Kombucha cultures feed on tea and sugar.  You can add herbs, dried fruit, etc. but make sure you have some sugar and some green, black or oolong tea.  Avoid anti-microbial ingredients like ginger, lavender, and many other herbs; instead add those ingredients after fermentation.

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Our most simple Kombucha is this:
1 gallon water
1 oz tea (green, black, or oolong)
1 cup sugar*

Lightly boil the water.  Remove from heat and stir in sugar and steep tea for 15-45 minutes.  Allow sweet tea to cool below 100º.

Clean and sanitize fermentation jar.  Pour the sweet tea into the fermentation jar.  Add Kombucha culture and starter (6oz.+ of finished Kombucha).  Cover with cheese cloth.  Always use fermentation grade jars (a.k.a. pickle jars).

Ferment for 1-4 weeks, ideally between 70º and 90ºF.  For a less vinegary Kombucha, you have to use less sugar or ferment for less time. If you want a more vinegary Kombucha, use at least 1 cup of sugar per gallon and ferment completely.

*We have found that you can use as little as 1/2 cup sugar per gallon and still grow a healthy culture, so long as the other factors are right (good water, good tea, warm temperature, oxygen flow, darkness).

Things to look out for:

*Mold.  If Kombucha molds, you have to throw the whole batch out.  It is not healthy to drink moldy Kombucha, however there is a built-in warning system because moldy Kombucha tastes aweful!

*Temperature.  Portland gets cold in the winter.  Keep your jar warm by putting it near a heater, or using a reptile heat mat (available at aquarium/pet stores) and seed starting mats (available at plant nurseries).

*Fruit flies.  They don’t grow in Kombucha but they are attracted to it.  Keep your kitchen clean and fruit in the fridge in the summer time.

Here are the basic needs of a Kombucha Culture to keep in mind when brewing:

Sterile Environment

This means washing your fermentation vessel, and rinsing soap out thoroughly with hot water. This means not putting fruit or herbs in your fermentation vessel (unless that batch will not be used to start a subsequent batch).


Your Kombucha needs a suitable environment for yeast and bacteria to grow. The temperature should be between 70 and 90 degrees. Colder than this can stunt growth, warmer than this can ferment too fast and cause too sharp of a tang depending on your taste. Only add culture to sweet tea when both the tea and the culture are about the same temperature.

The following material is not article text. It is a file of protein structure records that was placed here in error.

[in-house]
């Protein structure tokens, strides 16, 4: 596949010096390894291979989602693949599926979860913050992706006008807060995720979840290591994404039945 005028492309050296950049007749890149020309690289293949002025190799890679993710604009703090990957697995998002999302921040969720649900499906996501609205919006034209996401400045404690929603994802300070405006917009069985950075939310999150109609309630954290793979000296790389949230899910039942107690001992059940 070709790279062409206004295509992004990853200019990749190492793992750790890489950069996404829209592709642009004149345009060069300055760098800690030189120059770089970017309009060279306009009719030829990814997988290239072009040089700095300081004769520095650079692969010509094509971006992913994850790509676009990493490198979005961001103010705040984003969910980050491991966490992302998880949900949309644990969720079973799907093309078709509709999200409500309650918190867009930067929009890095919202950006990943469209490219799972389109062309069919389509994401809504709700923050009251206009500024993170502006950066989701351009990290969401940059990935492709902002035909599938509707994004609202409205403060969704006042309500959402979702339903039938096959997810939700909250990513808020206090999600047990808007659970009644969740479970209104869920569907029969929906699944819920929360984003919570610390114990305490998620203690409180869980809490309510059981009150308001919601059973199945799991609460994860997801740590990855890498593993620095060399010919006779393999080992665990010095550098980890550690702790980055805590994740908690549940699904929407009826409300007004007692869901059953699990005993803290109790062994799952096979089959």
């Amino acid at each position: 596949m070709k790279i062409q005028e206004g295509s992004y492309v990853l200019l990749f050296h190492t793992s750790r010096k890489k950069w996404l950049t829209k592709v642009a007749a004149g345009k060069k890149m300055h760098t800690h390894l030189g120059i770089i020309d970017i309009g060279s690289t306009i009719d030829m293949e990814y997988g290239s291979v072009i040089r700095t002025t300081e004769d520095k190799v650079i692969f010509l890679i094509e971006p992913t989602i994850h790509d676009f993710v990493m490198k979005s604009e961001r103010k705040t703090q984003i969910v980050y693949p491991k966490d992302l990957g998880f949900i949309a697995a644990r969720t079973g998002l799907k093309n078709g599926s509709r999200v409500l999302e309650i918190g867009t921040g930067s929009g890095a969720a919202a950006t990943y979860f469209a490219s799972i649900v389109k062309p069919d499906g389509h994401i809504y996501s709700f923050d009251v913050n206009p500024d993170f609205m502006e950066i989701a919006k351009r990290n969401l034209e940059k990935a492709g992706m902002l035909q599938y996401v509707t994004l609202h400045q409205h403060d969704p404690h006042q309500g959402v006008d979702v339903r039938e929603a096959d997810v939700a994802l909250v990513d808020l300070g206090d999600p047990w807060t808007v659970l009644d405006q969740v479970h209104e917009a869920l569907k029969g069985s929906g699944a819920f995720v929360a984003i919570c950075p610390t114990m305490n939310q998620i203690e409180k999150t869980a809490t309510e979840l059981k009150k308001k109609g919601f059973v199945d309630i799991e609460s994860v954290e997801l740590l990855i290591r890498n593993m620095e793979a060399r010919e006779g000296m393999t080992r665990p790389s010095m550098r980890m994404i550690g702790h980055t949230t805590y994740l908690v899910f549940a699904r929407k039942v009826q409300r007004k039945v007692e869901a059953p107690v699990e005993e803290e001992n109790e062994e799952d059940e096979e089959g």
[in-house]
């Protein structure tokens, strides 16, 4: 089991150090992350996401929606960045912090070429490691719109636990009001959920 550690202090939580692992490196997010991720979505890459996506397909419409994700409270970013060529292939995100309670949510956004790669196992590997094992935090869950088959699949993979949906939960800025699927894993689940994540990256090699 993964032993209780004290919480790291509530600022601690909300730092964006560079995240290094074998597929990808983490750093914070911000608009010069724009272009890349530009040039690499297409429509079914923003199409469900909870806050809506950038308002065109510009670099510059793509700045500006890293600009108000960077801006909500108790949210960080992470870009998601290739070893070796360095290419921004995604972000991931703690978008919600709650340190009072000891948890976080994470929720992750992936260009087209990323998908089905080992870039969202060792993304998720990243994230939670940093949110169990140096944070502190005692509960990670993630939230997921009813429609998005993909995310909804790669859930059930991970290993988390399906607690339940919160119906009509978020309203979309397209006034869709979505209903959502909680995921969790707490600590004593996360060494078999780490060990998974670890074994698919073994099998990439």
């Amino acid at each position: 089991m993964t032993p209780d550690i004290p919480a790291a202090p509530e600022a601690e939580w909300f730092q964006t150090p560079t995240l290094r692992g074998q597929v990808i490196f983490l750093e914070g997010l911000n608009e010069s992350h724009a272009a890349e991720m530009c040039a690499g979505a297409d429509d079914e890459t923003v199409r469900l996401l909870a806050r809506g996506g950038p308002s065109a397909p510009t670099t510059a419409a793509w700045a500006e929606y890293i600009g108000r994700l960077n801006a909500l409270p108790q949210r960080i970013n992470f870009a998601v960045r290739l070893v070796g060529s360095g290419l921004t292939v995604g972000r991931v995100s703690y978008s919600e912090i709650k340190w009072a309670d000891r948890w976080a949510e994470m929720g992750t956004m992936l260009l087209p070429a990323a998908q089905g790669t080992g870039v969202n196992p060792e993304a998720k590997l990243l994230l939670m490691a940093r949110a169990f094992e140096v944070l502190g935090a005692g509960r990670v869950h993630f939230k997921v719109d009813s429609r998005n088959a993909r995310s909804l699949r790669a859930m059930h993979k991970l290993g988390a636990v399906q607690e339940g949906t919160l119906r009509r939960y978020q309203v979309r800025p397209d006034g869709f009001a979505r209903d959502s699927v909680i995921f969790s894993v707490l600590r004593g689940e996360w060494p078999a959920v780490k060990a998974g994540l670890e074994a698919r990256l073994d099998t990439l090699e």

Your finished Kombucha should be stored in food-grade glass or other beverage containers. To stop fermentation, refrigerate your Kombucha. This causes “hibernation” and your culture will remain alive in the fridge for several months. Always store extra Kombucha Cultures in the a jar soaking in strong Kombucha.


True Kombucha Cultures get the nutrients they need from tea and sugar. You have to use tea, and you have to use sugar. Herbs can be used, but for the health of the culture it is recommended that you also use some green/white/black/oolong tea, and some refined cane sugar. Alternative sweeteners have lower success rate and should be used on experimental basis – it’s best to always keep at least one “mother” batch going with green tea and sugar if you intend to experiment.


There are several strategies for supplying your brew with oxygen, such as putting a lid on your jar and shake the sweet tea before adding culture so that air gets mixed into the solution. Also, make sure not to over-boil the water when preparing tea. Your Kombucha should ferment, covered with a cloth (not an airlock), in a place with airflow (kitchen pantries are okay, basement closets may not be).

Ways to Change up the Basic Recipe:

Use Flavored Teas:

Mango Black tea, Goji Berry Green tea, Berry teas, try them all.  If they are herbal teas, add green tea also.

Use Fresh or Dried Herbs in Your Tea Blend.

Add up to 2 oz. medicinal herbs in addition to the 1 oz of tea per gallon.

Add Juice to Your Kombucha.

Just a splash will bring out big flavor.  This limits shelf life, though, and must then be stored in the fridge.


1 gallon water
3-4 tea bags STASH “Goji Berry Green” tea
2-3 tea bags green tea
1 cup sugarUsing flavored teas such as this is the easiest way to make flavored Kombucha that tastes great!


1 gallon water
1/2 oz green tea
1/2 – 1 oz herbal tea
1/2 – 1 cup sugarThis is a generic herbal Kombucha recipe. For every herb and every blend, there is a “sweet spot” that takes experimentation to find, but this recipe should get youted.


3 quarts finished Kombucha
1 pint local organic fruitOnce you’ve made your Kombucha, you can add fruits to flavor it. I recommend picking up a pint of, say, raspberries at your local farmers market. Mash up the berries and soak them in 3-4 quarts of finished Kombucha for 1-3 days in the fridge. You can strain out the fruit solids or just let them settle and siphon off the cleared Kombucha.Fruit Infusion Kombucha should be refrigerated.